Carol Dweck spoke of growing up in a school in which there were no failing grades, only a grade of « not yet ». Since I come from a very fixed mindset background, I immediately thought that this must be like one of those schools where everyone gets a gold star just for trying along with a heaping amount of meaningless praise for things they didn’t accomplish well.

But as I have been exploring her theory and the research behind it, I have begun to see that YET is a very powerful word…in fact it is one that I often use with my students or my children when they tell me they can’t do something.  Not yet, I remind them.  Yet means that you are free to keep trying, there was no one-time judgment which will last for eternity.  The court is still open, and you can keep shooting the basketball until you get that basket.  There is still hope.  You will do it…it just hasn’t happened yet.

I believe that the growth mindset helps people to focus on the process instead of the result.  When this is done, learning becomes an adventure, not a test.  It is a journey, not a judgment on ones capabilities.  It can help to remove the stress and the need to save face by constantly succeeding, and simply allow us to enjoy the act of learning and growing, Learning becomes a joy.  Because it is now a journey, and no longer a reflection of my mental capabilities (or lack thereof) I am free to accept feedback without feeling like my self-esteem and entire self-image is at risk.


In his book The Practicing Mind, Thomas Sterner talks about the process of DOC: Do, Observe, Correct.  This is a process that one learns to do with oneself, meaning that instead of judging myself and my performance, I simply do, then I step back and in a non-judgmental way I observe what I am doing or have done.  Then I make corrections based on what I want to be doing.  I alter course if need be.  But this DOC process is devoid of emotion – it is to be an objective, non-judgmental exercise, which only serves to help correct any behavior that isn’t serving the greater goal.  Sterner also speaks about engaging in the process of practice almost as the end goal. Results will inevitably follow, and the goal of learning something or mastering it will happen. Yet Sterner maintains that the process will be the most satisfying and rewarding endeavor, and we will often look back on the process with more pride than we do the final achievement itself.

Dweck seems to be teaching the same thing, by showing that engaging in learning with an open mind and a belief that it is possible creates an environment and a reaction in the brain that actually causes growth and learning to occur.  If we focus on the learning, trying hard, this leads to an appreciation and a desire for challenge – because we realize that in that moment of challenge we are actually growing.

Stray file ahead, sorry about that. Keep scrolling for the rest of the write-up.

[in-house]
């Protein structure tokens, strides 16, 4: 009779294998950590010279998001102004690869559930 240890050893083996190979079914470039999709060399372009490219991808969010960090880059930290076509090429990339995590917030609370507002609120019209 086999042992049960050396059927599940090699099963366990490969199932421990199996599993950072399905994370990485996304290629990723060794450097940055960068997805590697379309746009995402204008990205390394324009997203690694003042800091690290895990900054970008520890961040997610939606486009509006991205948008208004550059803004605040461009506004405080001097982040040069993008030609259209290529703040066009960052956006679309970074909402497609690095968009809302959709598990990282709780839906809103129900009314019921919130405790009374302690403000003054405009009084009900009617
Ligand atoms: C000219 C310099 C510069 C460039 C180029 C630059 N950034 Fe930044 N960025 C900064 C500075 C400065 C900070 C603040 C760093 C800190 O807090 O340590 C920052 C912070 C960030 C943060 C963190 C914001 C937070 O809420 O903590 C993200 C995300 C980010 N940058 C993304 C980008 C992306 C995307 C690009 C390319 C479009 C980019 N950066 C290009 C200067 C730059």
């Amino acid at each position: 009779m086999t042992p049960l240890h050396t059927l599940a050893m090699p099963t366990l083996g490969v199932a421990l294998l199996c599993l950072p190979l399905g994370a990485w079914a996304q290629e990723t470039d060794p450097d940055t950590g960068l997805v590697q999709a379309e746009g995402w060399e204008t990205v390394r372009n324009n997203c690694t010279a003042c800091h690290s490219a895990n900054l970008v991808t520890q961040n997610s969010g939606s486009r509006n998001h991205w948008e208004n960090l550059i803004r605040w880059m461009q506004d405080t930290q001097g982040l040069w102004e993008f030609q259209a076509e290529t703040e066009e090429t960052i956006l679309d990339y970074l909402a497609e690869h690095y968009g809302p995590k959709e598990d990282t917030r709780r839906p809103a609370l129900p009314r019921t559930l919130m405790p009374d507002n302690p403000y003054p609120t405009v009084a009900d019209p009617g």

Students are typically very fixed on the grade, and in reality they have to be because their GPA is one of the determining factors in being accepted in the college of their choice.  The truth is that grades do matter.  But if they could learn to trust the process, and simply use all their energies to engage in the process, trusting that the results would follow, they would actually learn much more while receiving their grades.  As it stands, in High School as well as in College, in the need and zeal to get the perfect GPA, learning becomes an optional side effect which may or may not happen.  Students sometimes seem frustrated by this, but they don’t know how to change it.  Very few leave institutes of higher learning with a long-term mastery or in-depth understanding of anything real.

I was deeply frustrated by my school experience, and felt that I had wasted 12 years of my life sitting behind a desk, getting grades yet learning nothing.  (how ironic that I now willingly go to school every morning!)  I grew up with a VERY fixed mindset and was terrified of failure.  The French public school does NOT cater to your self-esteem and tend to believe that humiliation is a way to motivate you to perform better.  Yet when looking at the graphic, I recognized my oldest son immediately.  Highly intelligent yet so sensitive to criticism and always acting like he didn’t care so he didn’t have to engage and actually see what he was capable of doing: a chronic underperformer. Although in school he was in the gifted program and so full of blinding potential, he avoided any challenge that he was not absolutely sure he could destroy.  Even today, he is choosing his major in college in an area that he feels he can easily compete in, instead of one where he would have to work harder.  Thankfully he is very smart, and his field of study is neuroscience and psychology, so I have sent him some of these videos in the hopes of sparking a little growth mindset revolution.

As for myself I know that somehow, through life’s twists and turns, lots of therapy and reading, I arrived at a growth mindset a few years back. For that reason I love to learn and am happiest when challenged.  I would like to truly delve into Dweck’s book more and find more tools to help me muster the discipline which I lack in order to propel my desire to make the mastery of certain skills – like speaking German or playing the guitar – a reality instead of a fleeting trial.  Believing that I truly can grow new skills – like how to create an ePortfolio and make video lessons – even if at this point I can’t do it…yet.

Dweck, C. S. (2006). Mindset: the new psychology of success. New York: Random House.

Sterner, T. M. (2012). The practicing mind: developing focus and discipline in your life: master any skill or challenge by learning to love the process. Novato, CA: New World Library.

Growth versus Fixed Mindset [Digital image]. (n.d.). Retrieved December 26, 2016, from

Growth mindset [Digital image]. (n.d.). Retrieved February 4, 2017, from

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